As unions faded from power in private industry, the issues that were once covered by collective bargaining either were relegated to hi-tech industries that simply paid well and provided good benefits simply to get the best possible workers or were pretty much left to dangle in the wind, hoping that government could step in and provide the relevant safety nets and benefit protections. Until the 2016 election, socialism, often equated with Soviet-era communism, was a dirty word in the United States, even as that notion found traction globally post-WWII, even among our European allies.
But government protection for workers, from occupational safety and working conditions to retirement and medical plans, moved from overall union protection to the government itself. Pro-business versus pro-labor movements ebbed and flowed depending on which party was in power. Wage protection all but fell by the wayside. The current federal minimum wage, a very paltry $7.25/hour, was last set in 2009. Many states set local minima that are higher, but the debate over raising the federal rate was one of the many dividing lines in the 2016 election.
Despite the populist forces – including many of the working class, often unionized, displaced by foreign competition, changing consumer demands, relatively minor impacts from federal regulations and automation, bringing a virtual house-cleaning election of state and federal Republicans to power – the pendulum is swinging wide and far away from governmental benefits and protections for working class Americans. More than ever, those with old world blue-collar skills are left with little or no-one to speak for their cause. Republicans believe in simply unleashing market forces to fix the labor market, and Democrats have yet to develop any focused, realistic and concrete plans to reemploy this market segment into higher paying jobs.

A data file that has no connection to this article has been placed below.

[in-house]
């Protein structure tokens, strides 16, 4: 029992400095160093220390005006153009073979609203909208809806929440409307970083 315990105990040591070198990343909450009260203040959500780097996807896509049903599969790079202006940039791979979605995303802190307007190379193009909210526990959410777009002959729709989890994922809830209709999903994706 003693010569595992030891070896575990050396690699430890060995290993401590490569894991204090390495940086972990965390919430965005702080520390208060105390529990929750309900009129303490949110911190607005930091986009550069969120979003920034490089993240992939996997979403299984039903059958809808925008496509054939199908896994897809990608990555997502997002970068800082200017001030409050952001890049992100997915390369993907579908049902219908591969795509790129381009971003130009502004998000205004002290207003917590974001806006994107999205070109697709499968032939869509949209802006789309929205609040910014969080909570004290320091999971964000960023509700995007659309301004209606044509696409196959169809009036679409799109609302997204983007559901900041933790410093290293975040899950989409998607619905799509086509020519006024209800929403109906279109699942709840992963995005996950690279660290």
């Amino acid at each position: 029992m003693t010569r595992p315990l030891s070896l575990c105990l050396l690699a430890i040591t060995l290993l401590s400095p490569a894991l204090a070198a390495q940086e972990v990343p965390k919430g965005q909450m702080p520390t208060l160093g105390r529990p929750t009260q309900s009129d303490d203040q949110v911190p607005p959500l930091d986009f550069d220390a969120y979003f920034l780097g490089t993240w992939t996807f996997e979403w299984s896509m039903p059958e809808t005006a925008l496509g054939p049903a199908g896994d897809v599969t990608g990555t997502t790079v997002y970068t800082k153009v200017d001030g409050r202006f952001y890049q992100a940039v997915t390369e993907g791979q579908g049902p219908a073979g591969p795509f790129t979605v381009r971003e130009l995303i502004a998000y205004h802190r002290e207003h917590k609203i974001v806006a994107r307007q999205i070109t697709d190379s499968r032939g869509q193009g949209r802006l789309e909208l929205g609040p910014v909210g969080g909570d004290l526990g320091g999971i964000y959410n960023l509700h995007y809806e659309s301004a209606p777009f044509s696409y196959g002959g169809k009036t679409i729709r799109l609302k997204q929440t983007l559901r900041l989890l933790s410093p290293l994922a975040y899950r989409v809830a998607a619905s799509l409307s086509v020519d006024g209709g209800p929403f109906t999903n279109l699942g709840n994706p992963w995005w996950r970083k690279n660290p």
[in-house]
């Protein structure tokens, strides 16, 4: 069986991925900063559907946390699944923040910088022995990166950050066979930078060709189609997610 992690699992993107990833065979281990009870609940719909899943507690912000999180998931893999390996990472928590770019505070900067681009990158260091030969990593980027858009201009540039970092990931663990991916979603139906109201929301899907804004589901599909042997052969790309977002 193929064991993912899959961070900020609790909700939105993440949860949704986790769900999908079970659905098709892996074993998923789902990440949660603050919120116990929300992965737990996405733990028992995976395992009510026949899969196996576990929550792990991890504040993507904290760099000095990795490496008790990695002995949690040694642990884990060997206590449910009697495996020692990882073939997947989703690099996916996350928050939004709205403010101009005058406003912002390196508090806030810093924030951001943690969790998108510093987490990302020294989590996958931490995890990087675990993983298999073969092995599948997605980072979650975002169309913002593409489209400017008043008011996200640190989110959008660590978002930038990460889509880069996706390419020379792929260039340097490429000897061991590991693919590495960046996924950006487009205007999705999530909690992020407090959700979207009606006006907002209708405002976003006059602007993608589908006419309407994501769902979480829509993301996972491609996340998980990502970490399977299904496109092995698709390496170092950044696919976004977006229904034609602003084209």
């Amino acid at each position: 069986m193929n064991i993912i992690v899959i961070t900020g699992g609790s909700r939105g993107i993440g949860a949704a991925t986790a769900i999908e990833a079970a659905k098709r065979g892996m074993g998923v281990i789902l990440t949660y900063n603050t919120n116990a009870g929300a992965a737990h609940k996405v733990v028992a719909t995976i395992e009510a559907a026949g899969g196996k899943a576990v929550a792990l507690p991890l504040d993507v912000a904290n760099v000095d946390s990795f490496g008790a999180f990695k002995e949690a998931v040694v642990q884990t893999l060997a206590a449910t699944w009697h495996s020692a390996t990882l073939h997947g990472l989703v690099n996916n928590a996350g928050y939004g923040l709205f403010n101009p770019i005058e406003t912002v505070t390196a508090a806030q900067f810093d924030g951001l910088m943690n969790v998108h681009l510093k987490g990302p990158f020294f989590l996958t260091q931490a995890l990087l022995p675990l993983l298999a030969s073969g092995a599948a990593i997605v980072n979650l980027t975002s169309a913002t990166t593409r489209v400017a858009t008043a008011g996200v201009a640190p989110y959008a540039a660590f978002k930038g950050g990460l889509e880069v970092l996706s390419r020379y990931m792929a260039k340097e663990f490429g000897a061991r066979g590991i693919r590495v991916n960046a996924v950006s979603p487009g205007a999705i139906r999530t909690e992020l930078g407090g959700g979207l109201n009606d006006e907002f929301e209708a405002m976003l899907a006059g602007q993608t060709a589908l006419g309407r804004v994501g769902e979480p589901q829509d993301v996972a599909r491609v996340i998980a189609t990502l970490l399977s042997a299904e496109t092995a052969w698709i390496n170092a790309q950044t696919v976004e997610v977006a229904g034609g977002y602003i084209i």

Even the notion of equal pay for equal work between men and women has become bitterly polarized as the above February 17th letter to the local Wasatch Wave (Utah) newspaper, from one of the two local party chairmen in Wasatch County, explains. The changes in global economic and political forces, the impacts generated by climate change in agriculture and water availability and the impact of artificial intelligence/automation have changed and will continue to change and redefine our labor market with hype-accelerating devastation… and opportunity.
There are no easy answers, but I see nothing on the horizon from either major American party (or major faction of such party) that even begins to deal effectively with the changes in the American labor landscape in a way to negate growing income inequality and political polarization. We are no longer simply a house divided; we are a house cracking apart at the seams. I no longer see “Americans,” but “___________ - Americans,” focusing on the differences and avoiding facing reality with concrete plans and viable social compromises. Unless we start reuniting and get real, this simply isn’t going to end well. We really need to start caring about each other.
I’m Peter Dekom, and to begin even thinking about the Re-United States of America, we need to spend a whole lot more time listening to those opposing points of view that we find distasteful with an eye to understanding the other perspectives.

No comments: